Yes, a 24-hour news cycle tempers the “dead zone” timing a bit, and yes, the selection will now be the focus of the Sunday morning news shows. But the fact is, almost no one except true political junkies–virtually all of whom probably already know whom they’ll vote for in November–watches those Sunday shows. And Romney, of all people, should know that if Americans are turning on their TVs on this summer weekend it will be to watch the Olympics. On Sunday night and Monday morning more people will be talking the closing ceremonies with Adele and the Spice Girls than about Romney and Ryan. In fact, the few Americans who know anything about Ryan may outnumber those who know he has been chosen by Romney at this point.

Like most Hail-Mary passes in football or last-second half-courts shots in basketball, the effort probably will fail to deliver a victory in November, but will give the media and serious viewers a reason to hold their breath for a bit, just in case. There’s no doubt that the race just became more interesting–within the GOP, as well as over all.

Perhaps we’ll even start having a serious media conversation about what policy might look like in a Ryan/Romney–oh, sorry, Romney/Ryan–administration, if only during the vice-presidential debate. Perhaps. But I doubt it. After all, Ryan has a pretty wife and cute kids. And he’s a Catholic engaged in a “smackdown” with nuns. And now “Saturday Night Live” will have to figure out who to portray Ryan pushing granny off a cliff. I’ll bet Tina Fey could pull if off, with the right haircut.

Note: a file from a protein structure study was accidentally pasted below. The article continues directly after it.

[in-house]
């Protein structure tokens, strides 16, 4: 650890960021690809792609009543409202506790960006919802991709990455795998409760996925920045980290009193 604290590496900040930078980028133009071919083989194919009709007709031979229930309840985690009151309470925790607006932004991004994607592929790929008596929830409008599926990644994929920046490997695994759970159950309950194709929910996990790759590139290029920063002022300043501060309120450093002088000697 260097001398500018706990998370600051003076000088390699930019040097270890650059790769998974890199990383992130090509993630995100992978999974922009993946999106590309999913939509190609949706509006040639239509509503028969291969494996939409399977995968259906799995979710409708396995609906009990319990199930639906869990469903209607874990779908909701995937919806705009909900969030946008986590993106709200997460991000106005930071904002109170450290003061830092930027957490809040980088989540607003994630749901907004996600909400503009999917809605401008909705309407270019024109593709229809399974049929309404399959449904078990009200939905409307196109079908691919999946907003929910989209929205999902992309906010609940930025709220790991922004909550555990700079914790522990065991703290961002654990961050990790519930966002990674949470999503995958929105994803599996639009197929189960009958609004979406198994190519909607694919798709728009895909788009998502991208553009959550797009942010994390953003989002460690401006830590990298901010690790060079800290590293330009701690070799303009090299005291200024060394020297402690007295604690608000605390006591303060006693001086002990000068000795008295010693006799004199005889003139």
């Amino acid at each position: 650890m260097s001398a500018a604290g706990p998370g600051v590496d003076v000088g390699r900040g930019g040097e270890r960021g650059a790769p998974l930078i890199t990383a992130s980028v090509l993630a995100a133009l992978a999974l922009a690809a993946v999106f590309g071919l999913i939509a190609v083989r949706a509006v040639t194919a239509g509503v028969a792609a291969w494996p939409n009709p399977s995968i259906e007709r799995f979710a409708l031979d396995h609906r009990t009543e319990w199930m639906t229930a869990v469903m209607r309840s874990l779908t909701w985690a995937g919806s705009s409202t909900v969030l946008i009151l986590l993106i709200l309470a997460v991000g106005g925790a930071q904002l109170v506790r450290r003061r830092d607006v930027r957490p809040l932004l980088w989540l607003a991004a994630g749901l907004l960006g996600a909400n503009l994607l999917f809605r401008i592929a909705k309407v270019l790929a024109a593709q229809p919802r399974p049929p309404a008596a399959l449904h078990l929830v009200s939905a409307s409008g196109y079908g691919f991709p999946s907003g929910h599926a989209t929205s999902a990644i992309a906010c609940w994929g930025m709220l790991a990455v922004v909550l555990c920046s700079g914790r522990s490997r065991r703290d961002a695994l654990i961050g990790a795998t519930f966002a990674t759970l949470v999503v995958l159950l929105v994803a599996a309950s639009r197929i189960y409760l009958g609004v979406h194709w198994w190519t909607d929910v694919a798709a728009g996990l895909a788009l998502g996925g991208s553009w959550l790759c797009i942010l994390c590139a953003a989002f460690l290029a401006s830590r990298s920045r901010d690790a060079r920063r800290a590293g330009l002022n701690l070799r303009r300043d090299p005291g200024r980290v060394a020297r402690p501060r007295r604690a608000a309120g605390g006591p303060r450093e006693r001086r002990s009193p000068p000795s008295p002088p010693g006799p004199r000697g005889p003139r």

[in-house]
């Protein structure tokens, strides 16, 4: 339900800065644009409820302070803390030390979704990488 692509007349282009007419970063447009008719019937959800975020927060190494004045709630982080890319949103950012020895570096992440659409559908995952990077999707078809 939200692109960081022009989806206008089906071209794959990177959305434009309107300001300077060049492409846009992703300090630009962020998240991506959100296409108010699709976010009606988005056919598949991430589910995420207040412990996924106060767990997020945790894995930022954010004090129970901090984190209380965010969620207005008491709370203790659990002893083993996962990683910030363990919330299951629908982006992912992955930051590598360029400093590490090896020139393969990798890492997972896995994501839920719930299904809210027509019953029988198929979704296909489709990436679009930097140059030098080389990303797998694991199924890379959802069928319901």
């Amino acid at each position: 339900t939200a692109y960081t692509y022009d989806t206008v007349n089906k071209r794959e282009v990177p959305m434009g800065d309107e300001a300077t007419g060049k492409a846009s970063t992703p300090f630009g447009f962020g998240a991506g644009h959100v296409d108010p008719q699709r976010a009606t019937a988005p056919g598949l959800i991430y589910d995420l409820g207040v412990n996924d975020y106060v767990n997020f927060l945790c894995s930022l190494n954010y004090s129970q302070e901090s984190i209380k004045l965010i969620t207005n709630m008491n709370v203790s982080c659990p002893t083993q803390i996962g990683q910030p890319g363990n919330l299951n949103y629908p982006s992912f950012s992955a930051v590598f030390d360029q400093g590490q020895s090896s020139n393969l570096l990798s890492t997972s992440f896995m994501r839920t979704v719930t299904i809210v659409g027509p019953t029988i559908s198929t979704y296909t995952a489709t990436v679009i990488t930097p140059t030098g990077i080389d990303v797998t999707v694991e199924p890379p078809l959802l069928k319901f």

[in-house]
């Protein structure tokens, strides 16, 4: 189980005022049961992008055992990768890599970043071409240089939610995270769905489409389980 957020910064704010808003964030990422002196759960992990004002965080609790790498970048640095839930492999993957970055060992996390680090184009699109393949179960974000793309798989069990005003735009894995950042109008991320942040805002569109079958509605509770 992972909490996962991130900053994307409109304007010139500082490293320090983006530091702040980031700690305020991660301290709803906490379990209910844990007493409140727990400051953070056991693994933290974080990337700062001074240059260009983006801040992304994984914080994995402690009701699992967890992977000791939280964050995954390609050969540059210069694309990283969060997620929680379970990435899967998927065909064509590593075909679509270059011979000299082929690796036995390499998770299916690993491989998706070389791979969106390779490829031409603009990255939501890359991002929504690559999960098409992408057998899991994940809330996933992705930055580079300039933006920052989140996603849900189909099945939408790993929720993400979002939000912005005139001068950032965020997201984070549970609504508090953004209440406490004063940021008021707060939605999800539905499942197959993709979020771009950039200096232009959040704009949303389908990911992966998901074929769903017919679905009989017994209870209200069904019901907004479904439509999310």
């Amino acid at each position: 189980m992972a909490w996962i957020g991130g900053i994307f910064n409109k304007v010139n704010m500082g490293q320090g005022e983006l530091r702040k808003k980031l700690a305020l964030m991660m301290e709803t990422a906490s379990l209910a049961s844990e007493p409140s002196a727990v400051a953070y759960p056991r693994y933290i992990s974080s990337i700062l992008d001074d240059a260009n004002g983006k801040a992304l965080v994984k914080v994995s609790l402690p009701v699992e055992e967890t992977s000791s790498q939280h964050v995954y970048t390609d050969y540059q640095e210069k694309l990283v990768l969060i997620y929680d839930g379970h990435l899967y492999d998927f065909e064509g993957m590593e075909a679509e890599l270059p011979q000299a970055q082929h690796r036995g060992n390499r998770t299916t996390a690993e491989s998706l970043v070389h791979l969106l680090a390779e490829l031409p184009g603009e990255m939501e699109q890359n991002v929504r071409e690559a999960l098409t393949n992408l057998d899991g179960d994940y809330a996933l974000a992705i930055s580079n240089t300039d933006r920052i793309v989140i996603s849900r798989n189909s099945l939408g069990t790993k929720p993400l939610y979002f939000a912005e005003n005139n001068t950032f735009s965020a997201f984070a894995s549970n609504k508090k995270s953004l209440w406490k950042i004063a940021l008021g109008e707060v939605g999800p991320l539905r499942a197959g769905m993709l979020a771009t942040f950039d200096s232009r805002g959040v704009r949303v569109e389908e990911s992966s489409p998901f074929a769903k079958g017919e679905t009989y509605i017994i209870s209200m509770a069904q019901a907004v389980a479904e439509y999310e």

P.S.: If you’re too young to get the reference to “Von Ryan’s Express,” it’s a film from 1965, before Paul Ryan was born.

P.P.S: Ironically, if the Christian Right gets its way in November, for the first time ever there won’t be a Protestant president, vice president, or member of the Supreme Court.

Posted in History, Journalism, Politics, Religion, Science, Written elsewhere | Tagged: , , , , , , , , , | 15 Comments »

My gift to anti-Obama conspiracy freaks

Posted by James McPherson on August 7, 2012

I confess. I’ve finally removed my blinders and have been won over by the conspiracy theorists. Admittedly, in the past I’ve made fun of birthers, truthers, gun nuts, Islamophobes, homophobes, Rush Limbaugh, the Texas Board of EducationPUMAs, lying Catholics, David Horowitz, flag fetishists, Pat Robertson, “Christmas warriors,” Michelle Malkin, “border warriors,” and other batcrap-crazy conspiracy nuts. But suddenly, with the mass killings at a Sikh temple in Wisconsin, the depth of the Obama world-domination plan has all become clear to me. Clearer to me, apparently, than to anyone else. But after I explain it, I’m sure it will be plain to everyone. I’ll use lots of exclamation points and capital letters to help you understand. If only I had Glenn Beck’s chalkboard.